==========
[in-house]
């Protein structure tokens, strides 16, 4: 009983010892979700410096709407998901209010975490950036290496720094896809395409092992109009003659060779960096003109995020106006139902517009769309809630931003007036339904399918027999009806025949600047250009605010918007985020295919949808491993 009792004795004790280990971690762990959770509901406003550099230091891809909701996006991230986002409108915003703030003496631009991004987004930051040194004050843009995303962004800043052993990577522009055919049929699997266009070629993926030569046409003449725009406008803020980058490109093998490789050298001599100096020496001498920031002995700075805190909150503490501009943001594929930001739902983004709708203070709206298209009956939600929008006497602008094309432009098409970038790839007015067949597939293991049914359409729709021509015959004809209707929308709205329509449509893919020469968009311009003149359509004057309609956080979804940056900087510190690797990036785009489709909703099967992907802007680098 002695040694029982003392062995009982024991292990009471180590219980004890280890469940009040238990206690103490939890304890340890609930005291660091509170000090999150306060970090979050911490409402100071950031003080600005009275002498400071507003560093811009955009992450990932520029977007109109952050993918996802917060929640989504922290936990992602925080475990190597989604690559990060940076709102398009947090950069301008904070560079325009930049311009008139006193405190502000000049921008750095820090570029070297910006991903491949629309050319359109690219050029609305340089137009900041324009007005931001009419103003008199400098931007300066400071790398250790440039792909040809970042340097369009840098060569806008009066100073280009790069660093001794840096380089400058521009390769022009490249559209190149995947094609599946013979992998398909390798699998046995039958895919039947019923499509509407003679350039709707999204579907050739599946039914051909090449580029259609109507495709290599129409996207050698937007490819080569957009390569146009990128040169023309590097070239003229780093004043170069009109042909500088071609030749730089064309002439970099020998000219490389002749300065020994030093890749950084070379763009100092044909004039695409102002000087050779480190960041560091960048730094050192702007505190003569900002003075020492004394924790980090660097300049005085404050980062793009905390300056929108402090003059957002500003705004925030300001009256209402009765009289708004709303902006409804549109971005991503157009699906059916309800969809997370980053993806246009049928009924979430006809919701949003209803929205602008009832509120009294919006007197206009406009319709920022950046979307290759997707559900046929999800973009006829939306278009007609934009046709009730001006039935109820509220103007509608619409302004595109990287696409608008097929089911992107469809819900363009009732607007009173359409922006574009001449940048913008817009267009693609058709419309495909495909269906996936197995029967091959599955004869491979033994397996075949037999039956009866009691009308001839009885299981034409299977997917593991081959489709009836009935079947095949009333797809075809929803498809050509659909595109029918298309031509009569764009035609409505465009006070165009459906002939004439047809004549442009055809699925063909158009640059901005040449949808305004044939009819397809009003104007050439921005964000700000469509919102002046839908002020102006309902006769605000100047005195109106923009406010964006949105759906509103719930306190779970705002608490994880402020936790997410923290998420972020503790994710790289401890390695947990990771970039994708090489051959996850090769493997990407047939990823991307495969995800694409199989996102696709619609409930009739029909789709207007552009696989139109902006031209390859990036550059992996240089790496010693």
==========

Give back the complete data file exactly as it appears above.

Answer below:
[in-house]
């Protein structure tokens, strides 16, 4: 009983010892979700410096709407998901209010975490950036290496720094896809395409092992109009003659060779960096003109995020106006139902517009769309809630931003007036339904399918027999009806025949600047250009605010918007985020295919949808491993 009792004795004790280990971690762990959770509901406003550099230091891809909701996006991230986002409108915003703030003496631009991004987004930051040194004050843009995303962004800043052993990577522009055919049929699997266009070629993926030569046409003449725009406008803020980058490109093998490789050298001599100096020496001498920031002995700075805190909150503490501009943001594929930001739902983004709708203070709206298209009956939600929008006497602008094309432009098409970038790839007015067949597939293991049914359409729709021509015959004809209707929308709205329509449509893919020469968009311009003149359509004057309609956080979804940056900087510190690797990036785009489709909703099967992907802007680098 002695040694029982003392062995009982024991292990009471180590219980004890280890469940009040238990206690103490939890304890340890609930005291660091509170000090999150306060970090979050911490409402100071950031003080600005009275002498400071507003560093811009955009992450990932520029977007109109952050993918996802917060929640989504922290936990992602925080475990190597989604690559990060940076709102398009947090950069301008904070560079325009930049311009008139006193405190502000000049921008750095820090570029070297910006991903491949629309050319359109690219050029609305340089137009900041324009007005931001009419103003008199400098931007300066400071790398250790440039792909040809970042340097369009840098060569806008009066100073280009790069660093001794840096380089400058521009390769022009490249559209190149995947094609599946013979992998398909390798699998046995039958895919039947019923499509509407003679350039709707999204579907050739599946039914051909090449580029259609109507495709290599129409996207050698937007490819080569957009390569146009990128040169023309590097070239003229780093004043170069009109042909500088071609030749730089064309002439970099020998000219490389002749300065020994030093890749950084070379763009100092044909004039695409102002000087050779480190960041560091960048730094050192702007505190003569900002003075020492004394924790980090660097300049005085404050980062793009905390300056929108402090003059957002500003705004925030300001009256209402009765009289708004709303902006409804549109971005991503157009699906059916309800969809997370980053993806246009049928009924979430006809919701949003209803929205602008009832509120009294919006007197206009406009319709920022950046979307290759997707559900046929999800973009006829939306278009007609934009046709009730001006039935109820509220103007509608619409302004595109990287696409608008097929089911992107469809819900363009009732607007009173359409922006574009001449940048913008817009267009693609058709419309495909495909269906996936197995029967091959599955004869491979033994397996075949037999039956009866009691009308001839009885299981034409299977997917593991081959489709009836009935079947095949009333797809075809929803498809050509659909595109029918298309031509009569764009035609409505465009006070165009459906002939004439047809004549442009055809699925063909158009640059901005040449949808305004044939009819397809009003104007050439921005964000700000469509919102002046839908002020102006309902006769605000100047005195109106923009406010964006949105759906509103719930306190779970705002608490994880402020936790997410923290998420972020503790994710790289401890390695947990990771970039994708090489051959996850090769493997990407047939990823991307495969995800694409199989996102696709619609409930009739029909789709207007552009696989139109902006031209390859990036550059992996240089790496010693």